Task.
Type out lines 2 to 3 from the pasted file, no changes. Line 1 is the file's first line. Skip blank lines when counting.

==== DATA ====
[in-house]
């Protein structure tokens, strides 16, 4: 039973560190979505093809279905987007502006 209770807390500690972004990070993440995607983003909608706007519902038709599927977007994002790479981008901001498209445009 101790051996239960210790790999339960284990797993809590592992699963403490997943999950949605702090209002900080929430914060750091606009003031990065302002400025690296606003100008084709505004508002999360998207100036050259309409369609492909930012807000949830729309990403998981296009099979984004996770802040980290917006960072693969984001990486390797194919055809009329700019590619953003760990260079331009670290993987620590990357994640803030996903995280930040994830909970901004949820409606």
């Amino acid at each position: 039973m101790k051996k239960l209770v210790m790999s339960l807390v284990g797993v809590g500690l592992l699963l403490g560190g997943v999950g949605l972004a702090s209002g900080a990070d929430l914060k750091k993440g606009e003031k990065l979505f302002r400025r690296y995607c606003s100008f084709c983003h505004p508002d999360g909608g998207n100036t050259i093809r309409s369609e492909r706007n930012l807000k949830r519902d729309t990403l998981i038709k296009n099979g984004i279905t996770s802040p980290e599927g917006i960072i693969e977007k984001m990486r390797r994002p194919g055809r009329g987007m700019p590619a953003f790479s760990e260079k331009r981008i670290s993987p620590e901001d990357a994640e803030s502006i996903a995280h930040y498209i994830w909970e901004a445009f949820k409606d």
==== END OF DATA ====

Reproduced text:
């Protein structure tokens, strides 16, 4: 039973560190979505093809279905987007502006 209770807390500690972004990070993440995607983003909608706007519902038709599927977007994002790479981008901001498209445009 101790051996239960210790790999339960284990797993809590592992699963403490997943999950949605702090209002900080929430914060750091606009003031990065302002400025690296606003100008084709505004508002999360998207100036050259309409369609492909930012807000949830729309990403998981296009099979984004996770802040980290917006960072693969984001990486390797194919055809009329700019590619953003760990260079331009670290993987620590990357994640803030996903995280930040994830909970901004949820409606």
């Amino acid at each position: 039973m101790k051996k239960l209770v210790m790999s339960l807390v284990g797993v809590g500690l592992l699963l403490g560190g997943v999950g949605l972004a702090s209002g900080a990070d929430l914060k750091k993440g606009e003031k990065l979505f302002r400025r690296y995607c606003s100008f084709c983003h505004p508002d999360g909608g998207n100036t050259i093809r309409s369609e492909r706007n930012l807000k949830r519902d729309t990403l998981i038709k296009n099979g984004i279905t996770s802040p980290e599927g917006i960072i693969e977007k984001m990486r390797r994002p194919g055809r009329g987007m700019p590619a953003f790479s760990e260079k331009r981008i670290s993987p620590e901001d990357a994640e803030s502006i996903a995280h930040y498209i994830w909970e901004a445009f949820k409606d």